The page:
Undaunted: Stalingrad is a powerful experience. It takes Trevor Benjamin and David Thompson’s acclaimed system and marries it to a campaign format that is engrossing and transcendent. The battle of Stalingrad is captured with such purpose and intimacy that I felt as if I was wandering through an HBO miniseries immersed in dramatic action.
I’ve spent 15 hours with my head down, fighting block by block through this city while shattering concrete and flesh. I’ve spent even more time in the quiet hours thinking about it. I don’t know if this is the best World War Two game ever designed, but I don’t know that it isn’t.
I’m not much of a fan of deck-builders. I’ve played Dominion close to a thousand times and I’ve played most of the spin-offs. I’ve felt done with the genre for years now. Then something like this comes along.
I enjoyed my first few plays of Stalingrad so thoroughly that I sought out more. That is, in the middle of a 15-scenario campaign, I diverted my attention to trying out Undaunted: Normandy. I needed to contextualize my experience with this particular iteration and work out some thoughts on the system. Campaign or not, Undaunted as a framework is a strong offering.
Here’s the thing, it’s not deck-building in the traditional sense. While each player has a market of cards they can acquire, you’re not exactly constructing an engine with a predictable and well-defined arc. Your deck grows and shrinks erratically, producing an ebb and flow that broadly abstracts morale, casualties, fog of war, and command. I don’t find myself impatiently waiting to draw into a perfectly built combo, instead I struggle to meld a tactical approach with strategic vision. It’s about timing and seizing opportunity. Everything is a trade-off, from sacrificing strong cards for initiative to thinning your deck for increased effectiveness. Cards seemingly tumble out chaotically yet with purpose, and it’s up to you to shape your hand into a meaningful turn.
Some take issue with the dice rolling. I can understand this concern although I don’t identify with it. The random element in attacking affords an additional layer of gambling, forcing you through difficult decisions concerning maneuvering and cover. It greatly enhances the connection to the environment, establishing a sense of presence with tendrils of narrative. I do admit it feels crude at times as it’s simplistic in a way that feels small or unconsidered, in direct opposition to the elegant structure of the card play.
The casualty mechanism is the original Undaunted’s most significant shortcoming. Combat losses are reflected with the removal of a unit’s card from your deck. So, if your ‘A’ rifleman squad takes a hit, you pluck that card out of your hand – or deck or discard – and toss it aside for the rest of the session. This is certainly impactful as it can directly cause a loss of activation on your next turn, but it also creates a delayed outcome of reducing the unit’s overall effectiveness over time. It’s a smart design element, but it doesn’t quite feel right. The impact is sheltered from immediate view as the unit’s status doesn’t change on the map itself. This means it comes across less as disruption or loss of life, and instead like soft blows of unperceived trauma.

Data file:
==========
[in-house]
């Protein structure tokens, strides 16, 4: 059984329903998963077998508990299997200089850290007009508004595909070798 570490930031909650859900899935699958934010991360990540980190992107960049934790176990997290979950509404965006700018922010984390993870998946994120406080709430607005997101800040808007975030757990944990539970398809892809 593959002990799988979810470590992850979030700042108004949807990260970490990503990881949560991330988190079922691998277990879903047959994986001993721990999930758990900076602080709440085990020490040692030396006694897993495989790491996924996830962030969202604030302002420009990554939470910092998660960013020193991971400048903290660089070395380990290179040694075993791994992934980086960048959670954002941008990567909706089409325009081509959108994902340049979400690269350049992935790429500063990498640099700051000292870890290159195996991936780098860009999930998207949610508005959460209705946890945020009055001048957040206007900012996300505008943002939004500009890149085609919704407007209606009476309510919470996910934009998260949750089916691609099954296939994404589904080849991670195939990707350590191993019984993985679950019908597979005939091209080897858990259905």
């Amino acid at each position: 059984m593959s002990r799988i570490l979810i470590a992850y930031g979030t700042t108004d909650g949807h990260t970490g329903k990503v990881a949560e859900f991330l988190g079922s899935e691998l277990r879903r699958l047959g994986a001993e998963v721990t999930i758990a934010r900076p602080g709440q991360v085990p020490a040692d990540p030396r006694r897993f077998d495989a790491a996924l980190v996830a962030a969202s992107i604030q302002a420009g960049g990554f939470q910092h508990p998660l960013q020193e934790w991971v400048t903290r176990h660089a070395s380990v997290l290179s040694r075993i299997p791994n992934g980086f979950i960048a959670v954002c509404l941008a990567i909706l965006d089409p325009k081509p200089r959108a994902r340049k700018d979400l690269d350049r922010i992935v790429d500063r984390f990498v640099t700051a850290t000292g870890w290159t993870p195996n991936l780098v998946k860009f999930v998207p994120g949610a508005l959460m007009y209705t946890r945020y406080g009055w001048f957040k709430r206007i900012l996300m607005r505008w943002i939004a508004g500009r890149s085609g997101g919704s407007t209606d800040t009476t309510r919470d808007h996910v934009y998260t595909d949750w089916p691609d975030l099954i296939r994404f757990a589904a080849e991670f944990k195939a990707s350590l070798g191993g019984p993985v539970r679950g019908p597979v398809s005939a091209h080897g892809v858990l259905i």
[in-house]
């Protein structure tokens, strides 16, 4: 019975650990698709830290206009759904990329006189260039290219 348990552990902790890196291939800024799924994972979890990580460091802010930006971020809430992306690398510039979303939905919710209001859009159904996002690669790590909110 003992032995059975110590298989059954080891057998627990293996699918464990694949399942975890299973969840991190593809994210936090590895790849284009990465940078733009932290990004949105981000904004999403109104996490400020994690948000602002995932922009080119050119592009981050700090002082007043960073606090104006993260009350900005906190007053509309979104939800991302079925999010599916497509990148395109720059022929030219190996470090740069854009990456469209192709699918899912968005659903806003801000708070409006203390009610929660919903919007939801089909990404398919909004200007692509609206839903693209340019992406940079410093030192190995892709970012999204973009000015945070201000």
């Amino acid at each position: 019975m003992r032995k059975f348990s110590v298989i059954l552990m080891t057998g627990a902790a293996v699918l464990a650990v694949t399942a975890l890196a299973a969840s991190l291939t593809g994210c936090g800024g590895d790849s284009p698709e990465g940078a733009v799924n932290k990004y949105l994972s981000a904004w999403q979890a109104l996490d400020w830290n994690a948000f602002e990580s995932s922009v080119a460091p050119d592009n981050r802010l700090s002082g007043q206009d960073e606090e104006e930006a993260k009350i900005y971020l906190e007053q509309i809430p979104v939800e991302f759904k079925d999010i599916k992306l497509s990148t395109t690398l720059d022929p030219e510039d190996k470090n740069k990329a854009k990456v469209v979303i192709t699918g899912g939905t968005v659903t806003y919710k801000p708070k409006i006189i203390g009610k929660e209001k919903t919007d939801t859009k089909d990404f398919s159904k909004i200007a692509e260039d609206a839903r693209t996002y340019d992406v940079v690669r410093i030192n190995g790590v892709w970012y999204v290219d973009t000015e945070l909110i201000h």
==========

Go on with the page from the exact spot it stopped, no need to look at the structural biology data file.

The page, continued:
This is Undaunted: Stalingrad’s greatest trick. It makes you care.
At the end of every battle, you shuffle up those casualty cards and hold your breath. Depending on how many losses were suffered, you draw one or more cards from this deck of Schrodinger’s infantry. The soldiers you touch are permanently slain and tossed in the box to lie in an unmarked grave. Dmitri Abramov, decorated machine gunner who single-handedly took the Northern Square? He’s gone. For. Ev. Ver. says Squints.
The loss is partially mitigated when it’s your core riflemen, scouts, or machine gunners. Replacements arrive – troopers with weakened stat-lines and artwork that illustrates headwounds or a lack of quality gear. They’re not as effective, but at least they’re ready to serve. That safety netting doesn’t exist with other units. The campaign is chock-full of specialists and various types of combatants. You get things you’d expect, but you also get some you won’t. Hitting a branch in the campaign and being awarded a fresh new set of toys is a spectacular feeling – particularly in how it creates asymmetry and distinct campaign narratives – but it stabs you in the belly just as hard when you lose one of those soldiers and can’t replace them. In fact, it adds an entirely new texture to deckbuilding as you may forego bringing in a strong unit you don’t want to risk losing.
Unfortunately, this system is imperfect. There are certain thresholds of deaths suffered which kick you into another bracket of card loss. For instance, if four casualties are inflicted upon your units during play, you only lose a single card permanently. But if you suffer five or more casualties, then you must permanently toss two cards from your losses pile. It incentivizes a gamey awareness of your current death toll and can divert attention from a narrative stance into a cold procedural one. Much of the campaign system does wonders to obfuscate the mechanical gears of play, but this important focus on casualties subverts those accomplishments at times. This is in fact my largest issue with Stalingrad.